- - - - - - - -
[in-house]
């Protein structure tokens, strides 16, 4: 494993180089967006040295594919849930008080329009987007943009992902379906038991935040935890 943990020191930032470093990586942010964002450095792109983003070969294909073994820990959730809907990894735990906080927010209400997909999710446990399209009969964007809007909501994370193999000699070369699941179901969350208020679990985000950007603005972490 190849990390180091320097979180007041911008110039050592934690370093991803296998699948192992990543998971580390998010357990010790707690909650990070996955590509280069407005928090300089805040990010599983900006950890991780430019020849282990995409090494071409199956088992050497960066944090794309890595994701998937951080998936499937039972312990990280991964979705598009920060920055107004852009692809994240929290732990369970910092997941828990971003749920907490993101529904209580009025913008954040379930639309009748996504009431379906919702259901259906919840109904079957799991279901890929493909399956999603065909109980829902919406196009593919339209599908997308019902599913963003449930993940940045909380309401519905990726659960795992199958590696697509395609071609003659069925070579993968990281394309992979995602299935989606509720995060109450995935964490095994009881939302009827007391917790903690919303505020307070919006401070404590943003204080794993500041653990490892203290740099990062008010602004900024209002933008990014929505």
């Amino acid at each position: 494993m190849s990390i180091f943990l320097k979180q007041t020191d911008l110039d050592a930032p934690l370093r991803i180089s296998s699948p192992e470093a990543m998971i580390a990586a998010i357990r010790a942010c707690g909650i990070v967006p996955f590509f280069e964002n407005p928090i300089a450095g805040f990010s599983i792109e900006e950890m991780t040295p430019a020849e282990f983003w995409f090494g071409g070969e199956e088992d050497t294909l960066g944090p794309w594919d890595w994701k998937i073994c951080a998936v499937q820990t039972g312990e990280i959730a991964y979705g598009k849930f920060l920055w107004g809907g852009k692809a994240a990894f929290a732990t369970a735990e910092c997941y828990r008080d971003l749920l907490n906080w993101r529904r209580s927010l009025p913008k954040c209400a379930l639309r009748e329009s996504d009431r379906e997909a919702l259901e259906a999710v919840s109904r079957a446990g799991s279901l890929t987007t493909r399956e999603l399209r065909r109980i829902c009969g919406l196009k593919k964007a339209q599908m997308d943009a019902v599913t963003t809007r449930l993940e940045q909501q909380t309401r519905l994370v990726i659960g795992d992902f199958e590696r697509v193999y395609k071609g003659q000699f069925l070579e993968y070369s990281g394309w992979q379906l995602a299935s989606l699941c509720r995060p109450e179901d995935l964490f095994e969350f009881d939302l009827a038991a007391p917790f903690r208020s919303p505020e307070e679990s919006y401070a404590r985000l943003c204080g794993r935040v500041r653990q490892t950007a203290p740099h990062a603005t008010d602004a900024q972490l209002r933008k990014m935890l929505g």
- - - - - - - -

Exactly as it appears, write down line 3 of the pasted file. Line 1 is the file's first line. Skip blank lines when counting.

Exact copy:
């Amino acid at each position: 494993m190849s990390i180091f943990l320097k979180q007041t020191d911008l110039d050592a930032p934690l370093r991803i180089s296998s699948p192992e470093a990543m998971i580390a990586a998010i357990r010790a942010c707690g909650i990070v967006p996955f590509f280069e964002n407005p928090i300089a450095g805040f990010s599983i792109e900006e950890m991780t040295p430019a020849e282990f983003w995409f090494g071409g070969e199956e088992d050497t294909l960066g944090p794309w594919d890595w994701k998937i073994c951080a998936v499937q820990t039972g312990e990280i959730a991964y979705g598009k849930f920060l920055w107004g809907g852009k692809a994240a990894f929290a732990t369970a735990e910092c997941y828990r008080d971003l749920l907490n906080w993101r529904r209580s927010l009025p913008k954040c209400a379930l639309r009748e329009s996504d009431r379906e997909a919702l259901e259906a999710v919840s109904r079957a446990g799991s279901l890929t987007t493909r399956e999603l399209r065909r109980i829902c009969g919406l196009k593919k964007a339209q599908m997308d943009a019902v599913t963003t809007r449930l993940e940045q909501q909380t309401r519905l994370v990726i659960g795992d992902f199958e590696r697509v193999y395609k071609g003659q000699f069925l070579e993968y070369s990281g394309w992979q379906l995602a299935s989606l699941c509720r995060p109450e179901d995935l964490f095994e969350f009881d939302l009827a038991a007391p917790f903690r208020s919303p505020e307070e679990s919006y401070a404590r985000l943003c204080g794993r935040v500041r653990q490892t950007a203290p740099h990062a603005t008010d602004a900024q972490l209002r933008k990014m935890l929505g």